(This article belongs to the Special Issue Candida auris)
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Open AccessArticle
Repositionable Compounds with Antifungal Activity against Multidrug Resistant Candida auris Identified in the Medicines for Malaria Venture’s Pathogen Box
J. Fungi 2019, 5(4), 92; https://doi.org/10.3390/jof5040092 - 01 Oct 2019
Viewed by 199
Abstract
Background. Candida auris has spread rapidly around the world as a causative agent of invasive candidiasis in health care facilities and there is an urgent need to find new options for treating this emerging, often multidrug-resistant pathogen. Methods. We screened the Pathogen [...] Read more.
Background. Candida auris has spread rapidly around the world as a causative agent of invasive candidiasis in health care facilities and there is an urgent need to find new options for treating this emerging, often multidrug-resistant pathogen. Methods. We screened the Pathogen Box® chemical library for inhibitors of C. auris strain 0390, both under planktonic and biofilm growing conditions. Results. The primary screen identified 12 compounds that inhibited at least 60% of biofilm formation or planktonic growth. After confirmatory dose-response assays, iodoquinol and miltefosine were selected as the two main leading repositionable compounds. Iodoquinol displayed potent in vitro inhibitory activity against planktonic C. auris but showed negligible inhibitory activity against biofilms; whereas miltefosine was able to inhibit the growth of C. auris under both planktonic and biofilm-growing conditions. Subsequent experiments confirmed their activity against nine other strains C. auris clinical isolates, irrespective of their susceptibility profiles against conventional antifungals. We extended our studies further to seven different species of Candida, also with similar findings. Conclusion. Both drugs possess broad spectrum of activity against Candida spp., including multiple strains of the emergent C. auris, and may constitute promising repositionable options for the development of novel therapeutics for the treatment of candidiasis. Full article
(This article belongs to the Special Issue Candida auris)
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Open AccessCase Report
The First Two Cases of Candida auris in The Netherlands
J. Fungi 2019, 5(4), 91; https://doi.org/10.3390/jof5040091 - 30 Sep 2019
Cited by 1 | Viewed by 441
Abstract
Candida auris is a rapidly emerging multidrug-resistant pathogenic yeast. In recent years, an increasing number of C. auris invasive infections and colonized patients have been reported, and C. auris has been associated with hospital outbreaks worldwide, mainly in intensive care units (ICUs). Here, [...] Read more.
Candida auris is a rapidly emerging multidrug-resistant pathogenic yeast. In recent years, an increasing number of C. auris invasive infections and colonized patients have been reported, and C. auris has been associated with hospital outbreaks worldwide, mainly in intensive care units (ICUs). Here, we describe the first two cases of C. auris in The Netherlands. Both cases were treated in a healthcare facility in India prior to admission. The patients were routinely placed in contact precautions in a single room after admission, which is common practice in The Netherlands for patients with hospitalization outside The Netherlands. No transmission of C. auris was noticed in both hospitals. Routine admission screening both for multidrug-resistant (MDR) bacteria and MDR yeasts should be considered for patients admitted from foreign hospitals or countries with reported C. auris transmission. Full article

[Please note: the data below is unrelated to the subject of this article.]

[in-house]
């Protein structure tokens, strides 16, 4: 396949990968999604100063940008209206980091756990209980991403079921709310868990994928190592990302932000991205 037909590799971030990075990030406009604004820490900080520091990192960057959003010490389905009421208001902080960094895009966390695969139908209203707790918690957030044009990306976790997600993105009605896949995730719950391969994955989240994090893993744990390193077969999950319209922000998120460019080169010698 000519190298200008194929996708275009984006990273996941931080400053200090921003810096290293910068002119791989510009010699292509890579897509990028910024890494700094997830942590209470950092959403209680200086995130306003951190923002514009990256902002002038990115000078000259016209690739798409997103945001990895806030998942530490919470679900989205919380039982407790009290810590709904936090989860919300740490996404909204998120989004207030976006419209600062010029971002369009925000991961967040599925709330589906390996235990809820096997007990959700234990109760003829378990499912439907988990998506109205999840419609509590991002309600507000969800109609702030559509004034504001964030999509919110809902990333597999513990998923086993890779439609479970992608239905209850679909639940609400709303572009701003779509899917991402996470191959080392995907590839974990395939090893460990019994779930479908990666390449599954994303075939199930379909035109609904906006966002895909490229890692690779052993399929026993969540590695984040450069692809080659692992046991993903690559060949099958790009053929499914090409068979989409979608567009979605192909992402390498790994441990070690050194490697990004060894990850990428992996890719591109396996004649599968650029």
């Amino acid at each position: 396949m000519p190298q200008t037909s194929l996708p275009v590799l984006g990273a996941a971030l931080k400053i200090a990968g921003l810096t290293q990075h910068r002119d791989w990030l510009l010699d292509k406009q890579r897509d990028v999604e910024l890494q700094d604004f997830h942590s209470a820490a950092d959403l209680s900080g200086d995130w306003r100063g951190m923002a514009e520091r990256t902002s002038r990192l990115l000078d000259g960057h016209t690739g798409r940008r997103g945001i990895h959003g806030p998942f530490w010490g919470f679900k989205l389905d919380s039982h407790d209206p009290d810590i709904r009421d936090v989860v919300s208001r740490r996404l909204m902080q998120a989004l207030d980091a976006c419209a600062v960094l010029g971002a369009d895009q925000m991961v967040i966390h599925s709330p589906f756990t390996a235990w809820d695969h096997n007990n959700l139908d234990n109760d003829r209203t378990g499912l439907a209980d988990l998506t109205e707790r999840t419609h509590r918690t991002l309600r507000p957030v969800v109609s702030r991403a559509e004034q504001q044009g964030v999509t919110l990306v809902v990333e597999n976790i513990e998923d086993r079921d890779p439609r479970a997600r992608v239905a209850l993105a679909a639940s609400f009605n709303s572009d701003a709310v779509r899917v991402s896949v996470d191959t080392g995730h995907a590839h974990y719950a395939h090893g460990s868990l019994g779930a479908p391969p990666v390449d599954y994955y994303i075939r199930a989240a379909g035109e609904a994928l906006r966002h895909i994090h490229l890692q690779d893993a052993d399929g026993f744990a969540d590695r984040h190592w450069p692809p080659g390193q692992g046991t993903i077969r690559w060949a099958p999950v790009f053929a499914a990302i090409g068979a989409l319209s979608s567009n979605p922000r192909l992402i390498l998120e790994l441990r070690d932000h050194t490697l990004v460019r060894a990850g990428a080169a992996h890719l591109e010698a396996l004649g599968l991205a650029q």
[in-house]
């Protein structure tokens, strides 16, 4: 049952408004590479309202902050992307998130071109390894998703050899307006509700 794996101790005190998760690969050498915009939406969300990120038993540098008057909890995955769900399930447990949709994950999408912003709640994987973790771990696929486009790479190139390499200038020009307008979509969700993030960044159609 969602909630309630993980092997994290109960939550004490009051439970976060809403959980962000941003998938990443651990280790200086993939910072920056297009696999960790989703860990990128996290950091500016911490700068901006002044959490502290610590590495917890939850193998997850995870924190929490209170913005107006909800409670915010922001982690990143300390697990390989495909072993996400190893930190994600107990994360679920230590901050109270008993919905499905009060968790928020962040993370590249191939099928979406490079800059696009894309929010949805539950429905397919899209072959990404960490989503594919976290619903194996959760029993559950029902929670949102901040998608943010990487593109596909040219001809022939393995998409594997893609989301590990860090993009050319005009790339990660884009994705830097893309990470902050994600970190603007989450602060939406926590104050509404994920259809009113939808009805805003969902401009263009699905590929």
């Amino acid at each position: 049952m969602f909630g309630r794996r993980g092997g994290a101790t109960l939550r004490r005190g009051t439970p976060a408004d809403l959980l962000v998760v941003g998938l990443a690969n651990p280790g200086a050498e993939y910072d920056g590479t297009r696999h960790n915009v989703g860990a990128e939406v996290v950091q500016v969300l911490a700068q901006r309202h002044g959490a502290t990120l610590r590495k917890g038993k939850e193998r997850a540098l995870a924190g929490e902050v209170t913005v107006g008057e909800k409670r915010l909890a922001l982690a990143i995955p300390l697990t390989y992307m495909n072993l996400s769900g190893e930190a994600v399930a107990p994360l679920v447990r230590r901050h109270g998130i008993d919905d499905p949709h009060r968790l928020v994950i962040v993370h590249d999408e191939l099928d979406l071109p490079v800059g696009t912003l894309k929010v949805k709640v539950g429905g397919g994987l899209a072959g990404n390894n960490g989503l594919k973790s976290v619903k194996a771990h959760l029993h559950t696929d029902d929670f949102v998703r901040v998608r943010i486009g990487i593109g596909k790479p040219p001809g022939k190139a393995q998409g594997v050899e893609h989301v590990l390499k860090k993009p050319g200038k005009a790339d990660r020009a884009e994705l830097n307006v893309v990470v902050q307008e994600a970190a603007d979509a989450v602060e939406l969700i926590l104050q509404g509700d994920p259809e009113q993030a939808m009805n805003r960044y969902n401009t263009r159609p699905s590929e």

(This article belongs to the Special Issue Candida auris)
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Open AccessReview
Identification of Mycoses in Developing Countries
J. Fungi 2019, 5(4), 90; https://doi.org/10.3390/jof5040090 - 29 Sep 2019
Viewed by 241
Abstract
Extensive advances in technology offer a vast variety of diagnostic methods that save time and costs, but identification of fungal species causing human infections remains challenging in developing countries. Since the echinocandins, antifungals widely used to treat invasive mycoses, are still unavailable in [...] Read more.
Extensive advances in technology offer a vast variety of diagnostic methods that save time and costs, but identification of fungal species causing human infections remains challenging in developing countries. Since the echinocandins, antifungals widely used to treat invasive mycoses, are still unavailable in developing countries where a considerable number of problematic fungal species are present, rapid and reliable identification is of paramount importance. Unaffordability, large footprints, lack of skilled personnel, and high costs associated with maintenance and infrastructure are the main factors precluding the establishment of high-precision technologies that can replace inexpensive yet time-consuming and inaccurate phenotypic methods. In addition, point-of-care lateral flow assay tests are available for the diagnosis of Aspergillus and Cryptococcus and are highly relevant for developing countries. An Aspergillus galactomannan lateral flow assay is also now available. Real-time PCR remains difficult to standardize and is not widespread in countries with limited resources. Isothermal and conventional PCR-based amplification assays may be alternative solutions. The combination of real-time PCR and serological assays can significantly increase diagnostic efficiency. However, this approach is too expensive for medical institutions in developing countries. Further advances in next-generation sequencing and other innovative technologies such as clustered regularly interspaced short palindromic repeats (CRISPR)-based diagnostic tools may lead to efficient, alternate methods that can be used in point-of-care assays, which may supplement or replace some of the current technologies and improve the diagnostics of fungal infections in developing countries. Full article